‘We need to try it out first,’ said the admin assistant. ‘Do a dry run.’ And over he went to one of the four hanging chair-o-planes, wiped the snow from the seat, lifted the safety chain, squeezed himself in under it, sat down and started to gently swing back and forth. ‘ You see,’ he said, ‘quite comfortable,’ he said.

‘We need to give you a push,’ said the head of advertising, and she put down her glass of champagne, stepped over to the ride, and began pushing the admin assistant on the swing.

‘More, more,’ he said, ‘higher,’ as he hung on to the chain with his free hand.

By this point the head of advertising had grabbed the seat and started running around in a circle, causing the chains to swing faster and faster.

‘Let go!’ called the admin assistant.

The head of advertising released the seat, jumped a step away and tumbled backwards into the snow, losing her glass as she did so.

‘Waaaheeeeeeeeeey!’ shouted the admin assistant as he whirled around in his chair. ‘You have to try it,’ he said, barely recovered from the excitement, ‘it’s brilliant, I haven’t done this in years. More champagne!’

The man from the board of management rushed over and topped him up.

‘Hop on,’ said the admin assistant.

The man from the board of management squeezed himself into another of the chair-o-planes and rocked himself back and forth a bit. When the young lady from accounts appeared behind him to give him a push he said: ‘Better not. I get dizzy terribly quickly. On escalators, during flights. Never mind a chair-o-plane.’

‘Coward,’ said the admin assistant.

‘Cowardice is the privilege of old age,’ said the man from the board of management.

‘Now he’s turning all philosophical,’ said the distributor.

‘Philosophy,’ said the head of advertising, settling down into another of the seats, ‘is for those who have the time for it.’ She pushed her feet against the snow to set herself moving and swung back and forth. ‘And time,’ she said, ‘is something we have plenty of tonight.’

‘Except that it will soon be day,’ said the distributor.

‘No. As long as I am sitting here on this swing, it’s still last night,’ said the head of advertising. ‘It’s still the Christmas party.’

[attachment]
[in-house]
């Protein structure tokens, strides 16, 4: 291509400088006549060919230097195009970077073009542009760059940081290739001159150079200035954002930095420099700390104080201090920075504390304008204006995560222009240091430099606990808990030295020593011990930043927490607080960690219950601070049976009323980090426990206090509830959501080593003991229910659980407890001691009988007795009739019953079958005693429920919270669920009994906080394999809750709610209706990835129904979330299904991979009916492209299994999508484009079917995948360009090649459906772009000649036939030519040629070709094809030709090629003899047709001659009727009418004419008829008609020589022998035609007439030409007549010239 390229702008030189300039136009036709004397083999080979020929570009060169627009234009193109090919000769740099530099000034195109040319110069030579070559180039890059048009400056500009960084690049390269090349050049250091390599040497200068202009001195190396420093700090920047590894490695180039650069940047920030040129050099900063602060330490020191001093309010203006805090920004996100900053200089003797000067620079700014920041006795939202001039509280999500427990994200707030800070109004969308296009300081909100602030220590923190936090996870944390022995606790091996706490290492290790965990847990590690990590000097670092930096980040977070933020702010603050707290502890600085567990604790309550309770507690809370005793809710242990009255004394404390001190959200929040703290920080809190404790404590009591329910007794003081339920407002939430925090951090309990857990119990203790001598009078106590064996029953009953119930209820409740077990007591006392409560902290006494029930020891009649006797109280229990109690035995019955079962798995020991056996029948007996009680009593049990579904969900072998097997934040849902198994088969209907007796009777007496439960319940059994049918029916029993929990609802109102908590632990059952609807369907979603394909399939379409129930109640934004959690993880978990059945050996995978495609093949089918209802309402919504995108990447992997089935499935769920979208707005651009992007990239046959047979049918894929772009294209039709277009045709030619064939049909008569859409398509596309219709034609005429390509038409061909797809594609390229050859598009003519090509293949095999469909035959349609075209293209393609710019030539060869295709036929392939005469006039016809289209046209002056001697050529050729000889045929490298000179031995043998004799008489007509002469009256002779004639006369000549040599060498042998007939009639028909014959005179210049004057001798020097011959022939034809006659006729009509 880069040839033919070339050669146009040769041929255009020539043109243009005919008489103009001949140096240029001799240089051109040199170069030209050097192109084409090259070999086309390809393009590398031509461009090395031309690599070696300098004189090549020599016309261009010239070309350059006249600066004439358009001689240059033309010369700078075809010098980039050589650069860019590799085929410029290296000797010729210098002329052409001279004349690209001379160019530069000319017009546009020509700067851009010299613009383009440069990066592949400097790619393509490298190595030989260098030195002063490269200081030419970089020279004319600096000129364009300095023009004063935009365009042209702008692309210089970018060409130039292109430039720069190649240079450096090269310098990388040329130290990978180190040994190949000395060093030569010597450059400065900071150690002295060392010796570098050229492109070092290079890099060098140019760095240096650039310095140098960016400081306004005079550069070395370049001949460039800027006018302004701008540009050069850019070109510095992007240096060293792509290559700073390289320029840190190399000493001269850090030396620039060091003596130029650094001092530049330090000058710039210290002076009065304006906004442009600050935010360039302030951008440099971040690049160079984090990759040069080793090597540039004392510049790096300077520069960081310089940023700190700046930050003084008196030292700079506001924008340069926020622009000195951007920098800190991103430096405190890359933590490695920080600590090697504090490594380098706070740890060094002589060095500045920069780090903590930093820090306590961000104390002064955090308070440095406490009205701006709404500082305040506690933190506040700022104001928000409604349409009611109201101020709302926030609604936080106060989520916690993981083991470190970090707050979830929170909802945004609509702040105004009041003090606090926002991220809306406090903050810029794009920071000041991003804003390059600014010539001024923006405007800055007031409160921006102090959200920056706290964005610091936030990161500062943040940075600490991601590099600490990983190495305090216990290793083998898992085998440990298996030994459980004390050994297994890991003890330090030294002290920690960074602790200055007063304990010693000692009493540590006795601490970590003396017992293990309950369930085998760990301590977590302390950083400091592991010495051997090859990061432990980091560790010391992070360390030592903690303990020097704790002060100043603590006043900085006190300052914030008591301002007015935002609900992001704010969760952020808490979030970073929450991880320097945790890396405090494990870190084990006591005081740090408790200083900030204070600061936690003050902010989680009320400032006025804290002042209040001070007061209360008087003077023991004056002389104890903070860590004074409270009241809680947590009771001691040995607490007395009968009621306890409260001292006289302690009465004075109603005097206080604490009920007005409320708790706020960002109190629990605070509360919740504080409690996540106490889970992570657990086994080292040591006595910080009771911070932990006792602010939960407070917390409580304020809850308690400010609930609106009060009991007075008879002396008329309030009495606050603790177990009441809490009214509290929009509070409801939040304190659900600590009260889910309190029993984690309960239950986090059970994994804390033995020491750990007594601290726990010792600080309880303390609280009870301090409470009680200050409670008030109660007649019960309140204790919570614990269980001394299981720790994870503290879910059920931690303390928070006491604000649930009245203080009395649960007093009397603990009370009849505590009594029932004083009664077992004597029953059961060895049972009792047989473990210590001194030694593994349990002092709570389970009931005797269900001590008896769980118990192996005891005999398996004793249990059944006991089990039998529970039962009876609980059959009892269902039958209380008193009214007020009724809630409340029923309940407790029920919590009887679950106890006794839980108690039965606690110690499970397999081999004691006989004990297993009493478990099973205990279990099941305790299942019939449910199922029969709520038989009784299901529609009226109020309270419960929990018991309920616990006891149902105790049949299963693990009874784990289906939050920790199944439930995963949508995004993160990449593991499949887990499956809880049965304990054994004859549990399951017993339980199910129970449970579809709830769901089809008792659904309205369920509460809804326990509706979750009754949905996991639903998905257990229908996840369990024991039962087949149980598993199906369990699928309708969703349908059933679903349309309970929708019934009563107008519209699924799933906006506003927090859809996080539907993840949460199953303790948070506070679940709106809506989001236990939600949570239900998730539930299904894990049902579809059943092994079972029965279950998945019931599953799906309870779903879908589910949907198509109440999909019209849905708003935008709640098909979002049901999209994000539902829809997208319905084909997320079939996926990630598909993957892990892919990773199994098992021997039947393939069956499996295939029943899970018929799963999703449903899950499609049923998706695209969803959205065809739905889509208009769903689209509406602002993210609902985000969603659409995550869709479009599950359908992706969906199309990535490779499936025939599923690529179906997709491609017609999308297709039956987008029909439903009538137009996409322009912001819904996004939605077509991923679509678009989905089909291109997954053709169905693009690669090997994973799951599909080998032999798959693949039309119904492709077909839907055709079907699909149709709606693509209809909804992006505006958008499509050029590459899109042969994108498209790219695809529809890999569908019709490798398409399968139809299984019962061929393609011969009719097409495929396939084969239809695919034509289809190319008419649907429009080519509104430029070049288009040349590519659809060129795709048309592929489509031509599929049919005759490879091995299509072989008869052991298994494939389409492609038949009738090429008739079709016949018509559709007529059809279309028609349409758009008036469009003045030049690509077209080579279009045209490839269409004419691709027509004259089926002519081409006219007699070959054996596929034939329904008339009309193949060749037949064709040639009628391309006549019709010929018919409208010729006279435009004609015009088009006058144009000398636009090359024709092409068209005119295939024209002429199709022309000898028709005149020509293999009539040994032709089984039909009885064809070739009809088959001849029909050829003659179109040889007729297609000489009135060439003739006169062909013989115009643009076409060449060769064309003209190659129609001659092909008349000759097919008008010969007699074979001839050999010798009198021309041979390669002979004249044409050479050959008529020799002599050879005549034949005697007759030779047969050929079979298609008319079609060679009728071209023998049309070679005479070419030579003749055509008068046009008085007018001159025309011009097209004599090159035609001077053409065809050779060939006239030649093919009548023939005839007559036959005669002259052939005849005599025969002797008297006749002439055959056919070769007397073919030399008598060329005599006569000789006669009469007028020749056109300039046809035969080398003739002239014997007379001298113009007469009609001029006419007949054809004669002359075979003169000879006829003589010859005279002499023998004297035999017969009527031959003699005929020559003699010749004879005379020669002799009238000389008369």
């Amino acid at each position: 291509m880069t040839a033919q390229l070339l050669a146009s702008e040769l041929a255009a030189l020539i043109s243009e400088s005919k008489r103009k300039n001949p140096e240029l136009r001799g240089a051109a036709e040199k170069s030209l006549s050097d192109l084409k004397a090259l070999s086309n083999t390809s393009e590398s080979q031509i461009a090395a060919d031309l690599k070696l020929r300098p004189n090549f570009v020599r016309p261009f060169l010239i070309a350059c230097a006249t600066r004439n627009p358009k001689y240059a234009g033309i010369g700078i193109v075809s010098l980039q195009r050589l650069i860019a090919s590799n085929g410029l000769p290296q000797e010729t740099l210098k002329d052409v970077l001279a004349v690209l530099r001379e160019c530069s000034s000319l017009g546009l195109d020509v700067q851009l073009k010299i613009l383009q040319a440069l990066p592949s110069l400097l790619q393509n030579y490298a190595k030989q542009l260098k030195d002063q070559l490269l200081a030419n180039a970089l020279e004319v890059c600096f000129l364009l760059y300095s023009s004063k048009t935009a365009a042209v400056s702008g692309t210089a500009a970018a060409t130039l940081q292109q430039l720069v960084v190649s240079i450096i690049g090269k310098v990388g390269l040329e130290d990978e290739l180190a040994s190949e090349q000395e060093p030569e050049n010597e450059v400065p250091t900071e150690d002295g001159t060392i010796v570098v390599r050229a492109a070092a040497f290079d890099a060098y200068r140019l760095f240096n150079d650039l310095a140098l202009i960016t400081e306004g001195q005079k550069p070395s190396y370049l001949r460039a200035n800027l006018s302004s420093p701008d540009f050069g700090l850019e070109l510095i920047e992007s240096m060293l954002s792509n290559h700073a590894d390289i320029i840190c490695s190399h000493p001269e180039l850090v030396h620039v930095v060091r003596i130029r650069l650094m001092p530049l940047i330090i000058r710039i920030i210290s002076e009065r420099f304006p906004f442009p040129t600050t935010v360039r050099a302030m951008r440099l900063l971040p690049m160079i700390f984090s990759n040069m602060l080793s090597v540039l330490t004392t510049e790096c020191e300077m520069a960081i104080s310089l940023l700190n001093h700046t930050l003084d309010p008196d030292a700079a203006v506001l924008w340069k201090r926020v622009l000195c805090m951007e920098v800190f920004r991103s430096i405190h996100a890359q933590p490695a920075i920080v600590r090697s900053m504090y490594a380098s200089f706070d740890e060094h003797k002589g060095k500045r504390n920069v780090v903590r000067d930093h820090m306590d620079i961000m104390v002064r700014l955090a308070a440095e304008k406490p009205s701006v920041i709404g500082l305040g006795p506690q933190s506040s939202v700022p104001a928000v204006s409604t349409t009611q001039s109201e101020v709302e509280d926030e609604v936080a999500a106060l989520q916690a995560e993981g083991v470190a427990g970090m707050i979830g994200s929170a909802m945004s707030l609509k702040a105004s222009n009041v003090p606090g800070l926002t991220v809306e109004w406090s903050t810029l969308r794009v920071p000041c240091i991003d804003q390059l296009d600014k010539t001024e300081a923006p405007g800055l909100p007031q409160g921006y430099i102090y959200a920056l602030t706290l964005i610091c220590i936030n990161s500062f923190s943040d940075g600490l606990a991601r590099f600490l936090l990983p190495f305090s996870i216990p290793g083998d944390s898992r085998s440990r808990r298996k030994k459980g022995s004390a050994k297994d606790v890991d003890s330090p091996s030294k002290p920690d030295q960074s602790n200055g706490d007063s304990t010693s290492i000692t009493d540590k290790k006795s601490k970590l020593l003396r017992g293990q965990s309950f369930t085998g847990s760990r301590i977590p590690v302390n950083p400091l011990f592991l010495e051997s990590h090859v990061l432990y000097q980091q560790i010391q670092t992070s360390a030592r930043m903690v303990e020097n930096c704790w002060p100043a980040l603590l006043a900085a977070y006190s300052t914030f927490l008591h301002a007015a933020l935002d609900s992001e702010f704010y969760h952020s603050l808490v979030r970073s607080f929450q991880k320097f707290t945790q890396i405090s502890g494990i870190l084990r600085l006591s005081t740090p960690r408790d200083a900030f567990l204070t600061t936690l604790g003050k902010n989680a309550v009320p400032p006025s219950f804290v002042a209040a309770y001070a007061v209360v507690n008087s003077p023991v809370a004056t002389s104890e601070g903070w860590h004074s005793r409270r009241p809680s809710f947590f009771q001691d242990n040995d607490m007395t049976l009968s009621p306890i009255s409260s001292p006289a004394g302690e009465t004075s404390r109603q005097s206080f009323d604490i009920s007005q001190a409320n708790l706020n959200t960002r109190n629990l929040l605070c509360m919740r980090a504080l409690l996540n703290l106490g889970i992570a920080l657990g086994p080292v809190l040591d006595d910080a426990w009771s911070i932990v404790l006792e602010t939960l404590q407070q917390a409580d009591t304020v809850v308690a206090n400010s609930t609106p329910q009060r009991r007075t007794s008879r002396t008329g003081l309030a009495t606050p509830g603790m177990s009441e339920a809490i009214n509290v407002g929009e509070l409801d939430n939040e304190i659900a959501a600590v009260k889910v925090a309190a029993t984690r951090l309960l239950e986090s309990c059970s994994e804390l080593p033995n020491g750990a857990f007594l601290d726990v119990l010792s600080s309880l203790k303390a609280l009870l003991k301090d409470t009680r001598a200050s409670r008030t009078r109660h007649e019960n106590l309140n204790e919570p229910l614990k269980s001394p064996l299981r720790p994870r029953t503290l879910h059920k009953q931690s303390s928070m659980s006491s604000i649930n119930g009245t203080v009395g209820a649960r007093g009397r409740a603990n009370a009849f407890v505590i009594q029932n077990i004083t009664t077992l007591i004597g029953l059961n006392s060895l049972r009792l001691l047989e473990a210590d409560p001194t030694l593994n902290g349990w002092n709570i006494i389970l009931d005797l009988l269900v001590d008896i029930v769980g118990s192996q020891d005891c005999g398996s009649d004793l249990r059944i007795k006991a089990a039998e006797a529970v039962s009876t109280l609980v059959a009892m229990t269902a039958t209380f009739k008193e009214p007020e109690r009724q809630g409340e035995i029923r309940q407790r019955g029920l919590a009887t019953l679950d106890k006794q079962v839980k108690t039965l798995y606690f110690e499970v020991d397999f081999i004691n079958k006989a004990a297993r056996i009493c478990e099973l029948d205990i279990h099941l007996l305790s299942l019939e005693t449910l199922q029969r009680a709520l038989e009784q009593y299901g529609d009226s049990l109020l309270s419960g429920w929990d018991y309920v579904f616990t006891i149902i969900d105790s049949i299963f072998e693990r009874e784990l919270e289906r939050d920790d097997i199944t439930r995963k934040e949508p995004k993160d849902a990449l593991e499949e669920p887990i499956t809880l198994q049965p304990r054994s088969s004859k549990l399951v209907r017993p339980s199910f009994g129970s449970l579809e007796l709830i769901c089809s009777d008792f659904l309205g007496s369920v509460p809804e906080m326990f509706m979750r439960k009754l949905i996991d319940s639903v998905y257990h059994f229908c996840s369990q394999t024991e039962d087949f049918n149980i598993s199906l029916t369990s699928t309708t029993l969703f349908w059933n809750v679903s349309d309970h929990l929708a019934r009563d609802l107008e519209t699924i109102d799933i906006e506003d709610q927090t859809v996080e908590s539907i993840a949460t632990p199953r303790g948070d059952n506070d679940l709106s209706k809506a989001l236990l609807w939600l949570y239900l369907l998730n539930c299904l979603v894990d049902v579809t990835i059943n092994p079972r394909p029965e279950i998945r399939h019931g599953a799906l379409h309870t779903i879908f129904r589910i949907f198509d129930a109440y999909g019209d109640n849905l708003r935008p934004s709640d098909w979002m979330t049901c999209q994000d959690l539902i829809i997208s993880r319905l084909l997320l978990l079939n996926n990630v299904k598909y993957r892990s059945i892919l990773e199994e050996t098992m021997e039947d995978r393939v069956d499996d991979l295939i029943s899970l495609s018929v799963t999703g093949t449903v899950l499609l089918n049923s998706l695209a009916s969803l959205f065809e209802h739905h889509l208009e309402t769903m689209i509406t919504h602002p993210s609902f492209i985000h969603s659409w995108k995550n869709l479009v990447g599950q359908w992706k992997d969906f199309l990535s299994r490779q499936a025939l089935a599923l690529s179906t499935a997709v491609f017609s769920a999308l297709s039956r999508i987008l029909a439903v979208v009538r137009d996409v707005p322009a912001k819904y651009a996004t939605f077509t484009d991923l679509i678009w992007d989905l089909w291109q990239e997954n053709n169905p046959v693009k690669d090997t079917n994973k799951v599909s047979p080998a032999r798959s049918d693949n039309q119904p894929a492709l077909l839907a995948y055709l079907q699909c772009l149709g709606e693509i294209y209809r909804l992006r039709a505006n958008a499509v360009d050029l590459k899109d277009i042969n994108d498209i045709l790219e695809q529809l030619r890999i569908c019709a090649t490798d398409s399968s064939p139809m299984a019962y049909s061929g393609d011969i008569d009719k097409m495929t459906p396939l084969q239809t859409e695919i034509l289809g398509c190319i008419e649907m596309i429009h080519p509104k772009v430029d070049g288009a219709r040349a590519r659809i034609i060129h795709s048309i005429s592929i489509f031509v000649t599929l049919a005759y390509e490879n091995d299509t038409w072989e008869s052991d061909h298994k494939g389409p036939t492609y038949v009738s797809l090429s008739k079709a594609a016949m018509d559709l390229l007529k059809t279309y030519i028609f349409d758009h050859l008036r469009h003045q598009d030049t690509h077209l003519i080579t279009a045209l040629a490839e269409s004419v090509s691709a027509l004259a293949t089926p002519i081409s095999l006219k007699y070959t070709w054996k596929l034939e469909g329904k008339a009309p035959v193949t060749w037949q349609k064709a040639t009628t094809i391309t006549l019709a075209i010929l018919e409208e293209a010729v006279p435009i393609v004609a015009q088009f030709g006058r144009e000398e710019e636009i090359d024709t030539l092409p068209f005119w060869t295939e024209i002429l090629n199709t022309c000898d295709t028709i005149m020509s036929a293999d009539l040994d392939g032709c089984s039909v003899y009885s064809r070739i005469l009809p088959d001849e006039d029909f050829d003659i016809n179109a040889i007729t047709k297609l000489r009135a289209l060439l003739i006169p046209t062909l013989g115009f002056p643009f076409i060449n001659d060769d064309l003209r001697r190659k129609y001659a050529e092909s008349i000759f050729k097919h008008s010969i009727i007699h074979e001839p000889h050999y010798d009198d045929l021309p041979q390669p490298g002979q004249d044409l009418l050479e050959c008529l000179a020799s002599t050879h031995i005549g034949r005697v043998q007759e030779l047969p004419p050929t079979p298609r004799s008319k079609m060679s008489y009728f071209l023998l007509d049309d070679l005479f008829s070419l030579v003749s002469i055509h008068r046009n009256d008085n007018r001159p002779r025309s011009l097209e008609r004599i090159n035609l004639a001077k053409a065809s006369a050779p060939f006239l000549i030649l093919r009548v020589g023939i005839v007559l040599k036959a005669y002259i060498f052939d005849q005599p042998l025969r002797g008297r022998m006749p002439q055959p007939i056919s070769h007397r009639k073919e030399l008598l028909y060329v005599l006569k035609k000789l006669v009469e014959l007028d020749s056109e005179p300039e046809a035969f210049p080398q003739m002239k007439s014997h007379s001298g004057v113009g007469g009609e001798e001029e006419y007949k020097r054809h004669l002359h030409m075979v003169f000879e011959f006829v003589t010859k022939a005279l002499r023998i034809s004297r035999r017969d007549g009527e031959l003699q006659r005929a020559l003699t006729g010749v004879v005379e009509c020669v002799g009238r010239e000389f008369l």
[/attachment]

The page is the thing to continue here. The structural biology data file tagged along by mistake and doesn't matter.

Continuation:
‘Well then, let’s sing some Christmas carols,’ said the admin assistant, ‘and you give me another push there, please, my dear Miss Isolde.’

Isolde, the young lady from accounts, stepped in behind the admin assistant’s chair-o-plane and gave him a push.

‘Well? Carols?’ said the admin assistant.

‘Who, me?’ said the young lady from accounts.

‘Everybody,’ said the admin assistant ‘We have to sing one, all of us together. Some Christmas party this would be otherwise!’

‘Don’t know any,’ said the head of advertising.

‘You’re fired,’ said the admin assistant.

‘I don’t work for you,’ said the head of advertising.

‘Contract cancelled. Appointment rescinded. Carol!’

‘Too bloody right,’ said the head of advertising and swayed gently in her hanging chair.

‘Silent Night,’ said the distributor.

‘Good. Off you go,’ said the admin assistant.

‘I don’t know the words,’ said the distributor.

‘Fired,’ said the admin assistant.

‘Oh how merrily,’ said the man from the board of management.

‘Sing it.’

‘Oh how merrily, oh how joyfully…’ sang the man from the board of management.

‘Other way around, other way around,’ said the distributor.

‘Really?’ said the admin assistant.

‘Yes,’ said the young lady from accounts and gave him another push.

‘Oh how joyfully, oh how merrily…’ sang the man from the board of management, and then stopped.

‘Christmas comes with its grace divine,’ sang the head of advertising. ‘That’s all I know.’

‘Fall on your knees,’ said the young lady from accounts.

‘Fall on whose knees?’ said the distributor.

‘Fall on your knees…’ said the young lady.

‘Fall on your knees … and then?’ said the admin assistant, ‘and do please join us on these swings, Isolde.’

‘Yes,’ said the young lady from accounts, taking a seat on the ride, ‘…O hear the angels voices,’ she continued, ‘O night divine, o night when Christ was born…’

‘That sounds pretty classical,’ said the admin assistant. ‘Sing it!’

And the young lady from accounts started to sing the song and the man from the board of management and the head of advertising and the distributor all chimed in. And finally the admin assistant joined them.

‘Fall on your knees! Oh, hear the angel voices! O night divine, the night when Christ was born; O night, O holy night, O night divine! O night, O holy night, O night divine!’

Loudly they sang, so loud that, despite the soft snow, their voices carried across the fields and into the silence, only occasionally interrupted by the sound of a passing car far away on the main road, harmonising by now as the distributor dropped a third: ‘Long lay the world in sin and error pining. Till He appeared and the Spirit felt its worth. A thrill of hope the weary world rejoices, For yonder breaks a new and glorious morrrrrn…’